This is the latest in Localogy’s Video Vault series. On an ongoing basis, it examines selected conference talks and video clips, including embedded video and key takeaways. Speakers’ opinions are their own. Check out the entire series here.
One of Augmented Reality’s promises is to bring far-flung colleagues together for interpersonal interactions. And this could apply to startups and SMBs with remote teams. There’s otherwise a tradeoff between the advantages of remote work (flexibility, cost) and the effectiveness of in-person collaboration.
Spatial wants to make this less of a binary choice. Its workplace collaboration software uses AR to fill physical spaces like a conference room with digital content. This involves graphical elements that emulate productivity objects (think: post-it notes, video screens) and people, via animated avatars.
The opportunity is ripe, said Spatial’s Jacob Lowenstein at the AWE conference (video embedded below). Several macro factors have led to more people than ever before working remotely. But current methods of remote collaboration (think: Zoom) miss out on key aspects of human communication.
“Remote work is increasingly the new normal,” he said. “But good collaboration depends on this subtle magical human element that’s often lost. So the real question is how can we inject a human element back into collaboration, and build tools that make it a central part of how we work.”
The answer to this dilemma of far-flung colleagues in need of live collaboration is the $1.3 trillion travel industry. That’s great for economic stimulation (and the occasional boondoggle), but it’s not optimal for professional morale, enterprise cost-efficiency, nor the environment.
“We trade between presence and effective collaboration,” said Lowenstein. “So what ends up happening is people get on these weird aluminum tubes that hurl through the air. It’s an inefficient way to collaborate… it’s exhausting, it’s expensive and we think we can do better.”
These are the pain points that set up Spatial’s collaborative AR workspaces. Conceptually, it’s parallel to AR-based visualization we hear a lot about in industrial contexts, but purpose-built for corporate settings. That can be brainstorming sessions, training, design sprints or an agile scrum.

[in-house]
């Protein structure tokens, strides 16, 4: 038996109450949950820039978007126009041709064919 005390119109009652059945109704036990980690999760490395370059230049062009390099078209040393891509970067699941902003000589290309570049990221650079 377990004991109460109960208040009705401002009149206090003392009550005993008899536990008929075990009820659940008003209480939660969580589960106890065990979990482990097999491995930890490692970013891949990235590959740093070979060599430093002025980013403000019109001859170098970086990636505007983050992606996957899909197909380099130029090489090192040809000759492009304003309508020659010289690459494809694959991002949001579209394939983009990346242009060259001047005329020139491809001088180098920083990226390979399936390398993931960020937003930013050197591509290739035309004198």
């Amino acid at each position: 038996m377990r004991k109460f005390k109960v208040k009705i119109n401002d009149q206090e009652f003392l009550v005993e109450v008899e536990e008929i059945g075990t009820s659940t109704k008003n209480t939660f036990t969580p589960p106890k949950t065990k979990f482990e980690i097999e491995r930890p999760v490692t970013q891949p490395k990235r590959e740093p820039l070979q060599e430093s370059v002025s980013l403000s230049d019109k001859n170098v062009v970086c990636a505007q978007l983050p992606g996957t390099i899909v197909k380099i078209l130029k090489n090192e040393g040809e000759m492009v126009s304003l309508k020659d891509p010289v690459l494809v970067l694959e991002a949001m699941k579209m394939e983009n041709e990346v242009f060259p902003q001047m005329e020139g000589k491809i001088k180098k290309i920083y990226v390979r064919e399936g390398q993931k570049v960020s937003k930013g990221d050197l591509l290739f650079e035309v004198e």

“Each of these meetings is fundamentally doing the same thing,” said Lowenstein, “which is getting people together, reviewing a lot of information and context-switching between a bunch of things you need to synthesize in order to go and make decisions. And then you go and do it.”
All of this sounds great but in practice, there are adoption barriers such as AR hardware like Microsoft’s Hololens. Lowenstein addresses this reality check: New virtual flavors of workplace collaboration should be additive to — rather than disruptive or substitutive of — current tools.
“There are a ton of great collaboration solutions,” he said. “Spatial plugs directly into those… if you can jump into a holographic collaboration instantly from [those], it’ll be much easier for the layperson in your organization to get rolling and they won’t be discouraged by the friction.”
For the same reasons, Spatial is platform agnostic. By operating with everything from Hololens to iPads, it intelligently doesn’t saddle its own growth. Any communication tool will fail if one side of the conversation isn’t compatible, so levels of interactivity should be accommodated in early days.
“It’s going to take time to buy headsets and roll this out in your organization,” said Lowenstein. “In the meantime, people shouldn’t be left out… this is a network-effect driven idea and if there isn’t someone else to meet with you in Spatial on the other end, that meeting ain’t going to happen.”
See the full presentation below.